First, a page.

Instructional Design

Implementing the ARCS Model in Instructional Design

The ’80s meant acid-washed jeans, big hair, and a lot of neon. But way back in 1987, John Keller came up with a theory known as the ARCS model.

Keller is currently a professor of instructional systems and educational psychology at the University of Florida, and his ARCS model is essentially a way to marry instructional design with learner motivation for the best possible result. 

Of course, Keller’s instructional development model was created for traditional teachers and instructors—those teaching face-to-face with their students. But although it’s over 30 years later, the ARCS model still applies.

What is the ARCS model of instructional design?

ARCS is a framework for designing motivating learning environments. ARCS stands for four components of learner motivation—attention, relevance, confidence, and satisfaction.

These four components are just as important today as they were in the ’80s. By checking your courses and instruction against the modern ARCS model, you may find yourself tweaking your material and methods to make sure your eLearners actually, you know, want to learn.

Keller rooted the ARCS model based on his research on human motivation and learning. Keller wanted to create a model that could help instructional designers and educators design courses that would capture and sustain learners’ attention and increase their desire to engage with the material.

He identified four main factors in the learning process that influence this motivation: attention, relevance, confidence, and satisfaction. 

The ARCS model provides guidelines and strategies for each factor as well as methods to assess the motivational impact of a learning environment. Although built in the ’80s, the model is widely used today in various fields of education and training such as eLearning, corporate training, health education, and military training.


Of course, you want your learners to sit up and take notice—but how? The ARCS model approach uses attention first because a course needs to engage learners immediately. Whether it’s a digital invitation to a company-wide course or utilizing graphics to present an old idea in a new way, you only get one chance to make a first impression. Do it right and learners are excited about the prospect of engaging with the material. Fail and you could have disgruntled learners rolling their eyes at the idea of another boring, mandatory course. By using the design to hype the class or course, you have a better chance of getting willing bodies in the e-classroom.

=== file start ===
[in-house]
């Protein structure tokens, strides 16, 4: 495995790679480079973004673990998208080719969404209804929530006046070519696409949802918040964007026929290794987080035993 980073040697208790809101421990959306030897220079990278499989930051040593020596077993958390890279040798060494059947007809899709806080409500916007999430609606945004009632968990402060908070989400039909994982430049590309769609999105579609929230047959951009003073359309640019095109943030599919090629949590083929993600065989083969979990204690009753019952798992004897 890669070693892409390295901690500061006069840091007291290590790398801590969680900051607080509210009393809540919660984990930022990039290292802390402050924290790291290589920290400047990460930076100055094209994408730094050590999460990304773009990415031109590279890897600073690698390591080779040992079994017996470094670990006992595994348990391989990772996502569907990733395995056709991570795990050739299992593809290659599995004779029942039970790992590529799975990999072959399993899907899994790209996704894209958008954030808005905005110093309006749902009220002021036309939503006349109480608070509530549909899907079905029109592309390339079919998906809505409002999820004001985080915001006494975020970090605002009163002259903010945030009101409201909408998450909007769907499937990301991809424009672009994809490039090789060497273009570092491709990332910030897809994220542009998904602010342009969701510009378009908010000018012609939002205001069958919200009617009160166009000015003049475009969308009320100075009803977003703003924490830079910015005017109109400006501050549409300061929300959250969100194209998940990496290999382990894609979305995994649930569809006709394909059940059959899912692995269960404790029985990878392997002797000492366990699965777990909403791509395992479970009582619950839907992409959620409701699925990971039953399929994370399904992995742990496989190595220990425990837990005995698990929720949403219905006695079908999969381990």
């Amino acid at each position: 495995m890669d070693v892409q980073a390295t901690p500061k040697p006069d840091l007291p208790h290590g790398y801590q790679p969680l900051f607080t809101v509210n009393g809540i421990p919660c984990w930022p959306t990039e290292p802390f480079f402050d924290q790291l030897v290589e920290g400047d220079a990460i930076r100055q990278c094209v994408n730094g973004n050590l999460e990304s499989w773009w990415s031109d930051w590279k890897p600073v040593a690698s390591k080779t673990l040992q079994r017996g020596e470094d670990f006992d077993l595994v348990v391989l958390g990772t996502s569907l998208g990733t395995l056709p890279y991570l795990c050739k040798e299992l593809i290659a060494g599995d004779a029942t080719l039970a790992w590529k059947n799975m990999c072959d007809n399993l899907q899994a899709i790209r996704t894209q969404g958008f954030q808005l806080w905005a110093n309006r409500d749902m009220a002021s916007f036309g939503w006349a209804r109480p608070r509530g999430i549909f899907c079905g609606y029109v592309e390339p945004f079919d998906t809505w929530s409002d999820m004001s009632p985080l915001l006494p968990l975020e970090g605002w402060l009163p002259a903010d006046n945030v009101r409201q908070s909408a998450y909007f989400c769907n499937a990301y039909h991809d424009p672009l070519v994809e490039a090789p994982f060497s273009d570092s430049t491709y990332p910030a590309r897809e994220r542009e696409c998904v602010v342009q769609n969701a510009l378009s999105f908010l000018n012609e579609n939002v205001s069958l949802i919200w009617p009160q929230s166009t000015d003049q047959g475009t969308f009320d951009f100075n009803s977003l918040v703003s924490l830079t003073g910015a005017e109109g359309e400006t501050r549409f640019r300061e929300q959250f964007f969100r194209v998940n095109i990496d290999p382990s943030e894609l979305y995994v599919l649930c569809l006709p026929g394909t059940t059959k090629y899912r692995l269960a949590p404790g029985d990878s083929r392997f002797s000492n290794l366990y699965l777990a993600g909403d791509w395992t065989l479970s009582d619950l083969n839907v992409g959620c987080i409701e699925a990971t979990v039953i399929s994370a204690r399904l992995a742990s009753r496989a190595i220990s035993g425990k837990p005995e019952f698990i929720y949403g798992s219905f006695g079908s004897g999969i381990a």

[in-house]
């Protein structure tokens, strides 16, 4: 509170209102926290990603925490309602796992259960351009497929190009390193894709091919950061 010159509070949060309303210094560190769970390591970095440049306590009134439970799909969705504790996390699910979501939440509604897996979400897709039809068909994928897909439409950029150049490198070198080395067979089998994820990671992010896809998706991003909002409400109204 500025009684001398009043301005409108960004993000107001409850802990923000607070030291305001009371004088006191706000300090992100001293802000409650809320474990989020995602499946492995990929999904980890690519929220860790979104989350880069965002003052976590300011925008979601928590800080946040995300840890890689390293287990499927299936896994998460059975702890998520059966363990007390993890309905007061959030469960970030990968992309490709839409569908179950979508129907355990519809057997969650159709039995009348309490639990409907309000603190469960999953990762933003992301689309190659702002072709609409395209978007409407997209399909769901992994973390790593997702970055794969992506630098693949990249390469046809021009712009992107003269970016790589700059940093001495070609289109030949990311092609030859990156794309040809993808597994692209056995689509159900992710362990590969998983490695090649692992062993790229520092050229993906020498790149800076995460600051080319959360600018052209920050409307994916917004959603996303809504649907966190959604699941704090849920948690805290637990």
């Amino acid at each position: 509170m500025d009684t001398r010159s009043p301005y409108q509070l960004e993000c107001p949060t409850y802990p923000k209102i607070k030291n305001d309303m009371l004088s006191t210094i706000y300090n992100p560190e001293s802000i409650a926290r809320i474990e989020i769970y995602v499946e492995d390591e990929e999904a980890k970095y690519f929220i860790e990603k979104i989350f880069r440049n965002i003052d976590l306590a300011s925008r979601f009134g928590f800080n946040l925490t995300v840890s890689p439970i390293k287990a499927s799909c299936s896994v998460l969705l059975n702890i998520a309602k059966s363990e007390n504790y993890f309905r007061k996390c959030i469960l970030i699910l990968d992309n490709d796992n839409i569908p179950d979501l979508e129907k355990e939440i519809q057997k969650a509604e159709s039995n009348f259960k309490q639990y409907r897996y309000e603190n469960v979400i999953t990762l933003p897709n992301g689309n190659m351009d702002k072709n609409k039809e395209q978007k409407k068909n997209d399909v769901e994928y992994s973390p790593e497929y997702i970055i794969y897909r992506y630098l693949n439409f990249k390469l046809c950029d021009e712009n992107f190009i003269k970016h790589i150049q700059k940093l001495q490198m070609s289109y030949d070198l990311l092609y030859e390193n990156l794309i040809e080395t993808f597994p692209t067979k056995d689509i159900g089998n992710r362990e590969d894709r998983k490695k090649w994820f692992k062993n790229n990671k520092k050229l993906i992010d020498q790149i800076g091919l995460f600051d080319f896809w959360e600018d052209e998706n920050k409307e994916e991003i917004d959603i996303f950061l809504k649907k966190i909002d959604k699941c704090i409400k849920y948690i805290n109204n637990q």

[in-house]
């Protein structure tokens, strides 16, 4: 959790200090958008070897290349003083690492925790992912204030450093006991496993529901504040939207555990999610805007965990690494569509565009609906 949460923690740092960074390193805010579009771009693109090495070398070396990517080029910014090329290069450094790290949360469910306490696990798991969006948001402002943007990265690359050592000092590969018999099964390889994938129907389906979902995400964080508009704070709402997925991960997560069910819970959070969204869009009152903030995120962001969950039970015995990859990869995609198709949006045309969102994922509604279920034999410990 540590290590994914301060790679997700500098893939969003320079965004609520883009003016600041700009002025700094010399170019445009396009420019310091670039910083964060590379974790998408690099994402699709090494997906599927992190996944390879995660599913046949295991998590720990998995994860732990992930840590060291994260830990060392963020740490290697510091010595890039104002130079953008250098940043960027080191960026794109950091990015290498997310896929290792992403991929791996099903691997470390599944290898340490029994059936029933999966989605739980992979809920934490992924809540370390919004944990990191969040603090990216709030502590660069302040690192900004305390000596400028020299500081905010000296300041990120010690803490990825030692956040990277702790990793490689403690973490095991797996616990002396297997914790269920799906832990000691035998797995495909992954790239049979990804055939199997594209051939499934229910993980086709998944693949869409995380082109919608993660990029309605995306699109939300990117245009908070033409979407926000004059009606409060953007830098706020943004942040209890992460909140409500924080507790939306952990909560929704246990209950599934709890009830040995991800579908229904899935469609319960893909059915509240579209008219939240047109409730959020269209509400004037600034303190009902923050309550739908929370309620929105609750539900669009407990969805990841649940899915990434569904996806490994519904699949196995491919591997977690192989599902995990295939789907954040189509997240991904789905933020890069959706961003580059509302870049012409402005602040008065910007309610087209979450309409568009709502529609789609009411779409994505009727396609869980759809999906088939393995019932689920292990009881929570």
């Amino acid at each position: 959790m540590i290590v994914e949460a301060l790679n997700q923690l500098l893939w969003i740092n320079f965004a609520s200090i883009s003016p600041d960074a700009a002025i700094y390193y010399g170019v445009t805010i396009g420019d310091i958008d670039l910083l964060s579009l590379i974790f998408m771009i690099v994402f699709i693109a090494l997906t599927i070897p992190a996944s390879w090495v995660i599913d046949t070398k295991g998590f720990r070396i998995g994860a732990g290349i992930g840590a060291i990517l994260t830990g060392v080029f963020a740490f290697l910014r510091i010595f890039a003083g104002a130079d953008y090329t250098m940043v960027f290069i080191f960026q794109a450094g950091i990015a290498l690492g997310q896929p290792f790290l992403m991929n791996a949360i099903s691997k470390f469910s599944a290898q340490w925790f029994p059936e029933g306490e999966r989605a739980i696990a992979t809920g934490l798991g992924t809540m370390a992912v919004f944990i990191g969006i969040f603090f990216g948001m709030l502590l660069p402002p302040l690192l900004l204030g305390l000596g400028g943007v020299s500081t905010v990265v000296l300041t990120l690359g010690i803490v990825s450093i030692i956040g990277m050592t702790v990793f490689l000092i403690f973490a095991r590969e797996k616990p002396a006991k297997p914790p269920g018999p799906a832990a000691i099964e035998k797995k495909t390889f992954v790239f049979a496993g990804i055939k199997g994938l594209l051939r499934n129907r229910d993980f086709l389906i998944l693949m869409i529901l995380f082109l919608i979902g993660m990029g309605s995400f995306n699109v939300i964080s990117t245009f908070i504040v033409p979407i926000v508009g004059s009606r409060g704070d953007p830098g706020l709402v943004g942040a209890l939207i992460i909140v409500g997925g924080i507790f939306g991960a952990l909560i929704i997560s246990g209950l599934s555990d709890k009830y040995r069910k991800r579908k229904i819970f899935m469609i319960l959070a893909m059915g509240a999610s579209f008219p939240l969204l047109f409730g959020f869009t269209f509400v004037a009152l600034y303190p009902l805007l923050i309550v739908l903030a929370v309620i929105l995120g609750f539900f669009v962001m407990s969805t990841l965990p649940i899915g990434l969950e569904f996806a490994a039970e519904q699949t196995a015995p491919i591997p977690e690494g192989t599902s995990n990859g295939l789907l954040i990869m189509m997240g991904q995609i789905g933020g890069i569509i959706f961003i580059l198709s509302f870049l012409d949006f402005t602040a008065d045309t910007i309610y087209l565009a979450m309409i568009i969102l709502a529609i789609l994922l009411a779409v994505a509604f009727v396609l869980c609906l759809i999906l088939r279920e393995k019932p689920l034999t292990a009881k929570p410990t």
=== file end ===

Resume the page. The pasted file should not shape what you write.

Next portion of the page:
Grabbing learner attention today

In today’s fast-paced, highly competitive world where instant messaging, super-multitasking, and workers engaged in multiple gigs is the norm, learner attention is a scarce commodity. However, capturing learners’ attention is the first step toward effective instruction. To create an attention-grabbing learning experience, consider incorporating the following strategies:

  1. Incorporate multimedia elements in your lessons, such as videos, images, or interactive simulations to stimulate curiosity.
  2. Start with a thought-provoking question, a surprising fact, or a real-life scenario to pique learners’ interest.
  3. Include storytelling techniques to create an emotional connection and engage learners on a personal level.


Let’s face it—in today’s hectic corporate setting, the interest employees have in courses and classes boils down to one question: “What’s in it for me?” In the eLearning arena, your best bet to motivate a learner is to highlight the benefits for and how it relates to the individual, rather than the organization. 

Whether it’s the knowledge and certification to move forward in a career, better communication skills, or learning new standards to become compliant with the industry, learners need to understand the why behind the course or you risk them losing interest before they even start. If the instructional design models used are such that learners don’t connect with the material, your course could fall flat.

When creating relevant eLearning material, you have several assets at your disposal to help a learner connect with and get more from the experience. While the content and writing help your students get the facts, it’s the graphic design—pictures, graphs, and multimedia—that help your learners better connect with the material on a more personal level. You can increase learner motivation with a focus on relevance.

Making learning relevant today

Back in the ’80s, when Keller conceptualized his ARCS instructional development model, the corporate world was one built around specialization. There was broad encouragement for employees to do one thing—and to do it well! All that’s changed since. Today’s learning must, therefore, make content relevant to employees on multiple fronts.

So, once you have a learner’s attention, the next step is to establish the relevance of the content to their needs and goals. Here are some practices to enhance relevance:

  1. At the outset, articulate the learning objectives clearly and spell out how they relate to learners’ real-life situations or challenges.
  2. Include examples and case studies that showcase the practical applications of the concepts they’ll learn.
  3. Encourage learner autonomy by allowing them to choose projects or assignments that align with their work roles, interests, or professional aspirations.


Here’s where a flipped model of instruction can really work in your favor. When a learner feels confident about the material and the instruction, they’re more motivated to try again. When you simply read from a paper or deliver a lecture, you miss out on the opportunity for learners to test their newfound skills and knowledge.